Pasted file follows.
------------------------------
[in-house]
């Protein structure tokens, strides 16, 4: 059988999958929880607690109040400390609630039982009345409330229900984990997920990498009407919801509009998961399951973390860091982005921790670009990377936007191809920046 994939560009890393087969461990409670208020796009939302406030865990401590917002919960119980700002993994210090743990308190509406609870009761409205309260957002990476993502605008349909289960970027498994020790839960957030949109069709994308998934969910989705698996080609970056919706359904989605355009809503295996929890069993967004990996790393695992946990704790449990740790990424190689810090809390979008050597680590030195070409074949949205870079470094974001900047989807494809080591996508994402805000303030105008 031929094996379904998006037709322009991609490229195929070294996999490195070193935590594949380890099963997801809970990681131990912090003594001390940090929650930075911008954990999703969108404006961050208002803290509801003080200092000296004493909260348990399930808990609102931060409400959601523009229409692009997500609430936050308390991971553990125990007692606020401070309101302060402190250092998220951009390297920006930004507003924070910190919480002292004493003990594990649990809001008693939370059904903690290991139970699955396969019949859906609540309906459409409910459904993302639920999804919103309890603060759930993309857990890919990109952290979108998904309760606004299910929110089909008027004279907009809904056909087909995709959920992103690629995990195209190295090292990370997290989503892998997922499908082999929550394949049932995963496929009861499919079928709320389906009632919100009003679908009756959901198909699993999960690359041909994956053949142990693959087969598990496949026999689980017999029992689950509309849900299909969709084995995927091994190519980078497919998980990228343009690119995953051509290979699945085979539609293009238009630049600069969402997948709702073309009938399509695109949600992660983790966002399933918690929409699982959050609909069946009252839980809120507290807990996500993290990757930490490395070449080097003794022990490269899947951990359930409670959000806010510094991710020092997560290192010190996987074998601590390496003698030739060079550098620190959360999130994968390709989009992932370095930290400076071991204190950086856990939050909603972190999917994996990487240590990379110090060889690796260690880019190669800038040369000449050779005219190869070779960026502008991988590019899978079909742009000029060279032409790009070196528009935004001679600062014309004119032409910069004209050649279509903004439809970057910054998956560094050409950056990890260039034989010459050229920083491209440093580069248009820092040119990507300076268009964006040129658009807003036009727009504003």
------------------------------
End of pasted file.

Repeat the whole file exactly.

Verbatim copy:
[in-house]
């Protein structure tokens, strides 16, 4: 059988999958929880607690109040400390609630039982009345409330229900984990997920990498009407919801509009998961399951973390860091982005921790670009990377936007191809920046 994939560009890393087969461990409670208020796009939302406030865990401590917002919960119980700002993994210090743990308190509406609870009761409205309260957002990476993502605008349909289960970027498994020790839960957030949109069709994308998934969910989705698996080609970056919706359904989605355009809503295996929890069993967004990996790393695992946990704790449990740790990424190689810090809390979008050597680590030195070409074949949205870079470094974001900047989807494809080591996508994402805000303030105008 031929094996379904998006037709322009991609490229195929070294996999490195070193935590594949380890099963997801809970990681131990912090003594001390940090929650930075911008954990999703969108404006961050208002803290509801003080200092000296004493909260348990399930808990609102931060409400959601523009229409692009997500609430936050308390991971553990125990007692606020401070309101302060402190250092998220951009390297920006930004507003924070910190919480002292004493003990594990649990809001008693939370059904903690290991139970699955396969019949859906609540309906459409409910459904993302639920999804919103309890603060759930993309857990890919990109952290979108998904309760606004299910929110089909008027004279907009809904056909087909995709959920992103690629995990195209190295090292990370997290989503892998997922499908082999929550394949049932995963496929009861499919079928709320389906009632919100009003679908009756959901198909699993999960690359041909994956053949142990693959087969598990496949026999689980017999029992689950509309849900299909969709084995995927091994190519980078497919998980990228343009690119995953051509290979699945085979539609293009238009630049600069969402997948709702073309009938399509695109949600992660983790966002399933918690929409699982959050609909069946009252839980809120507290807990996500993290990757930490490395070449080097003794022990490269899947951990359930409670959000806010510094991710020092997560290192010190996987074998601590390496003698030739060079550098620190959360999130994968390709989009992932370095930290400076071991204190950086856990939050909603972190999917994996990487240590990379110090060889690796260690880019190669800038040369000449050779005219190869070779960026502008991988590019899978079909742009000029060279032409790009070196528009935004001679600062014309004119032409910069004209050649279509903004439809970057910054998956560094050409950056990890260039034989010459050229920083491209440093580069248009820092040119990507300076268009964006040129658009807003036009727009504003």